Creating Custom GameScenes

The GameScene is a conceptual container for related game elements. There are various ways to implement the use of scenes, with a common pattern being the use of individual scenes for the title screen, main game screen, and main menu screen.

The Chopper-Game Example uses a single scene to manage main game, with a "Level Manager" game object responsible for the actual game-play management (that is, what current level is, how many enemies there are, etc.). That scene object looks like:

Imports GdiGaming

Public Class ExampleScene
    Inherits GameScene

    Private _LevelManager As LevelManager
    Public ReadOnly Property LevelManager As LevelManager
        Get
            Return _LevelManager
        End Get
    End Property

    Public Overrides ReadOnly Property Name As String
        Get
            Return "Example Scene 1"
        End Get
    End Property

    Protected _Enemies As New List(Of EnemySpaceship)
    Public ReadOnly Property Enemies As List(Of EnemySpaceship)
        Get
            Return _Enemies
        End Get
    End Property

    Protected _Player As PlayerChopper
    Public ReadOnly Property Player As PlayerChopper
        Get
            Return _Player
        End Get
    End Property

    Protected Overrides Sub OnLoad(ByVal e As GdiGaming.GameEngineEventArgs)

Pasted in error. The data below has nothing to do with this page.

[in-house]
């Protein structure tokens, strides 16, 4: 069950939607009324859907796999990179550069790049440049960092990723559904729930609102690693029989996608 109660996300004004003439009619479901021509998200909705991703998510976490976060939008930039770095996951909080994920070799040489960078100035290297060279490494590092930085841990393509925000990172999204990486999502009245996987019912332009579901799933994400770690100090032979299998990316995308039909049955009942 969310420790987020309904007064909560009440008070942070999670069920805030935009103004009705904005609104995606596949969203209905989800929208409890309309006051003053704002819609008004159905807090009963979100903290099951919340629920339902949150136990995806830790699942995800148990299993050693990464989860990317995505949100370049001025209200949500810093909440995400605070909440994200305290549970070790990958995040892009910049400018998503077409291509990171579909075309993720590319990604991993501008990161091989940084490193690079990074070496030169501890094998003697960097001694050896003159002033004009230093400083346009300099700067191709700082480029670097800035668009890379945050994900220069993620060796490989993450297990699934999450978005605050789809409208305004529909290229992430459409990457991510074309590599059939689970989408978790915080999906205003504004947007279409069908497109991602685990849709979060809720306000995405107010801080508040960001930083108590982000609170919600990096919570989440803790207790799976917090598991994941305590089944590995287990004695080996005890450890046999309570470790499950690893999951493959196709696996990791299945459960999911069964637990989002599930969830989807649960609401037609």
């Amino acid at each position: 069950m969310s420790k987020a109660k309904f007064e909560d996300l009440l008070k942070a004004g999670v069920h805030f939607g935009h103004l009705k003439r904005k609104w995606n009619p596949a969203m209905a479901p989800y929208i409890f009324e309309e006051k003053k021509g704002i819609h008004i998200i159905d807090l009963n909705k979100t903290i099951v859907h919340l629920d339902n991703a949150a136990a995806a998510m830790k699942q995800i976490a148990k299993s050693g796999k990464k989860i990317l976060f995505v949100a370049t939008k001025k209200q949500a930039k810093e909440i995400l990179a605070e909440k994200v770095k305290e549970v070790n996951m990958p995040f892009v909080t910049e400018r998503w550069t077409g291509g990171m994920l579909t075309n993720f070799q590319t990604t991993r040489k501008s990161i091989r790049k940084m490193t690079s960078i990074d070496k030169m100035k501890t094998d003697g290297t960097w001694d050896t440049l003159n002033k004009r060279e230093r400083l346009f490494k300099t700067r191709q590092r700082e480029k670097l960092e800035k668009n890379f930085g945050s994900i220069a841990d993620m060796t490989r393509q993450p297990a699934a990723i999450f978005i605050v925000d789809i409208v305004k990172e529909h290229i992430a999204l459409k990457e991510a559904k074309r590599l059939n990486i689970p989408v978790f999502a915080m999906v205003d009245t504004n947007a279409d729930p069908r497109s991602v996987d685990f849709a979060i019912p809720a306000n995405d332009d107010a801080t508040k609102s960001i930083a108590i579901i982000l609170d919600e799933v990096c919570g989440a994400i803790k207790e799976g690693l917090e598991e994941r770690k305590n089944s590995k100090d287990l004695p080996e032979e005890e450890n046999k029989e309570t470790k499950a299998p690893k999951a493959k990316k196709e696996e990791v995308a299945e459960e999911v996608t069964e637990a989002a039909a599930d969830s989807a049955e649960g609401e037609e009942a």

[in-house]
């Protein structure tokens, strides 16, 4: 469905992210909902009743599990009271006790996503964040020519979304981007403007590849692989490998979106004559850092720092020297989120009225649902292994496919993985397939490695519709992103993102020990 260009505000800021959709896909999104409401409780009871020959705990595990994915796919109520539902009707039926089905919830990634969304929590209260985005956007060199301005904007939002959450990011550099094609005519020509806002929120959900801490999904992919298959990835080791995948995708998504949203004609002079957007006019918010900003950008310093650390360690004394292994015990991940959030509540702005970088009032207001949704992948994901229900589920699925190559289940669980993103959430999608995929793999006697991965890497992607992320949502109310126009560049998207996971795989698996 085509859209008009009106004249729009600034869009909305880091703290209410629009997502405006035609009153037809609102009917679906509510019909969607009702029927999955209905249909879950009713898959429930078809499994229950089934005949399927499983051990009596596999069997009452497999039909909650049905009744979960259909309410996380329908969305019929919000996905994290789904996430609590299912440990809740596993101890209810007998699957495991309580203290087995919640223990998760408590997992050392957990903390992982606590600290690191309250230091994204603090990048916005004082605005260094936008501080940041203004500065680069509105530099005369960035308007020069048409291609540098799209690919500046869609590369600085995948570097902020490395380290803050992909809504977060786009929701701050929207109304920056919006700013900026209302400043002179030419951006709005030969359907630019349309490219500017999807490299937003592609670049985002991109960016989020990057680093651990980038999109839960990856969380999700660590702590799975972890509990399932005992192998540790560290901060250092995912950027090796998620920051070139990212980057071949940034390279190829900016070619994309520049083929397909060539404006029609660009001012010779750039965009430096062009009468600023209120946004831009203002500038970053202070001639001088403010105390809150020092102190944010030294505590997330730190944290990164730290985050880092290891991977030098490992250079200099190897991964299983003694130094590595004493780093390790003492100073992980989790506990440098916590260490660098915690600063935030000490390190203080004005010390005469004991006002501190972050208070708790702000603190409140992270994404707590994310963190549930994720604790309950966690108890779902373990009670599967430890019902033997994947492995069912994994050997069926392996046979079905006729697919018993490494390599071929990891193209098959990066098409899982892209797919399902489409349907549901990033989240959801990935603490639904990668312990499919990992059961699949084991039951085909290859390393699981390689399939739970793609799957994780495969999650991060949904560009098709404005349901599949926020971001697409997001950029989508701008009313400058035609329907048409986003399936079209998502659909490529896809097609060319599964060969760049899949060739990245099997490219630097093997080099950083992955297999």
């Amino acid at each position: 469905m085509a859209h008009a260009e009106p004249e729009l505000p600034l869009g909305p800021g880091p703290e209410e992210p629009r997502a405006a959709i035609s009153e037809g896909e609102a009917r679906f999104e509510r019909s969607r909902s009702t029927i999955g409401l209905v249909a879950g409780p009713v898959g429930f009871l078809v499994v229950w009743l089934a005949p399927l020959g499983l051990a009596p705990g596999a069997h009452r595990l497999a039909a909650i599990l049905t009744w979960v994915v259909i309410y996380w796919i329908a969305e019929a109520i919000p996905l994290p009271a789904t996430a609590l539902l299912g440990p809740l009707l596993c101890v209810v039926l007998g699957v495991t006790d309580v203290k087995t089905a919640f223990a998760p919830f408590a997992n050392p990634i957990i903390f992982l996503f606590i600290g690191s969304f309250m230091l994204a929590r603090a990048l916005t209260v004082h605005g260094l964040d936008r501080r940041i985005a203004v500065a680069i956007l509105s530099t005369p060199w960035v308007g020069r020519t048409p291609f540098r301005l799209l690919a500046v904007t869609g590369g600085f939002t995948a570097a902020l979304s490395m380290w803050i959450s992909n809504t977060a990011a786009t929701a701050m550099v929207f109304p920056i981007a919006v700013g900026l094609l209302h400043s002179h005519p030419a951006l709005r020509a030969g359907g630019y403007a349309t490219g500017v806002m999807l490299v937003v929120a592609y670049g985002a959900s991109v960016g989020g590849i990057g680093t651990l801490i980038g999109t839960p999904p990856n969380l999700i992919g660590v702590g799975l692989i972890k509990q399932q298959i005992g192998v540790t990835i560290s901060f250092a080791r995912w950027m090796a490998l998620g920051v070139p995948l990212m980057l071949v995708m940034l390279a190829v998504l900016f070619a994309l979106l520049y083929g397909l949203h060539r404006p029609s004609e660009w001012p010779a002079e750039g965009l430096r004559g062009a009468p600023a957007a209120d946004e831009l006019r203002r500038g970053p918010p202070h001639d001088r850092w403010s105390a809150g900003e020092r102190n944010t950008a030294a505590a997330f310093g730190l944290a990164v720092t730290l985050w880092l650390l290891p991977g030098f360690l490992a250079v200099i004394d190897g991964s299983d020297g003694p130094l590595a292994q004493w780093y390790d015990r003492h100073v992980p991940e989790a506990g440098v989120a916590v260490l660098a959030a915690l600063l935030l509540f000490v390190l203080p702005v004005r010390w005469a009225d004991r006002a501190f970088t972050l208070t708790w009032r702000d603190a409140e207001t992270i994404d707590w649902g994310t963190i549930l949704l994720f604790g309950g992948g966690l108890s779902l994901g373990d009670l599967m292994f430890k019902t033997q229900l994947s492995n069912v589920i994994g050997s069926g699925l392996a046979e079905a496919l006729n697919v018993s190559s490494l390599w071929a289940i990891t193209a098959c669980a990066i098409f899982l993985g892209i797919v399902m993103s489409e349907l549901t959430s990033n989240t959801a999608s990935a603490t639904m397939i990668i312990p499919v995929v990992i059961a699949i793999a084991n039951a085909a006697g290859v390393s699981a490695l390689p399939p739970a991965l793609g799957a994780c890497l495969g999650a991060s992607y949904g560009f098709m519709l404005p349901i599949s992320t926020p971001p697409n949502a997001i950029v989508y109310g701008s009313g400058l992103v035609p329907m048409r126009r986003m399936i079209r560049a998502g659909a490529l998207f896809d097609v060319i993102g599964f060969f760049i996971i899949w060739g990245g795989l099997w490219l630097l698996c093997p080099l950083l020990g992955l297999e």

Backgrounds.Add(New CloudyBackground)

        _Player = New PlayerChopper
        _Player.Position = New Vector2(320, 400)
        Objects.Add(_Player)

        Dim mainHud As New HudLayer
        HudLayers.Add(mainHud)

        Dim lifeLabel As New PlayerLifeLabel(_Player)
        lifeLabel.Position -= New Vector2(0, e.Engine.Canvas.Height / 2 * 0.9)
        mainHud.Labels.Add(lifeLabel)

        _LevelManager = New LevelManager(Me)
        Objects.Add(_LevelManager)

        MyBase.OnLoad(e)
    End Sub
End Class

Notice that the primary work of the scene is to setup all of the related game elements in the OnLoad method. This is where you create instances of your custom GameObjects and add them to their respective containers.

It is often easiest to begin with the main game screen as a single scene and then add in additional scenes as needed. However, a large multi-level game may want to start with defining individual scenes for each level, especially if the assets used are going to vary a lot (for example, moving from a forest level to a fire level to an ice level).

The GameEngine executes the current scene, so changing the CurrentSceneName property on the GameEngine causes a new scene to load. In this way it is quite easy to change scenes by having your game objects update the CurrentSceneName; so a HUD Label OnMouseClick might set the Engine.CurrentSceneName = "Menu" or colliding with a game object might change the CurrentSceneName to "Level2", allowing the player to "warp" to a new level.

GameScene Containers

The GameScene has collections for Objects, Backgrounds, and HudLayers. Each collection, or "container", is processed on its own. This means that all Backgrounds are updated, followed by Objects, followed by HudLayers and when drawn each container is individually sorted by z-order. So a background will always be behind an object, which will always be behind a HUD element.

Last edited Dec 30, 2011 at 1:16 AM by ReedKimble, version 4

Comments

Shadowblitz16 Aug 16, 2016 at 11:07 PM 
your LevelManager isn't reconized
"Type Level Manager is not Defined"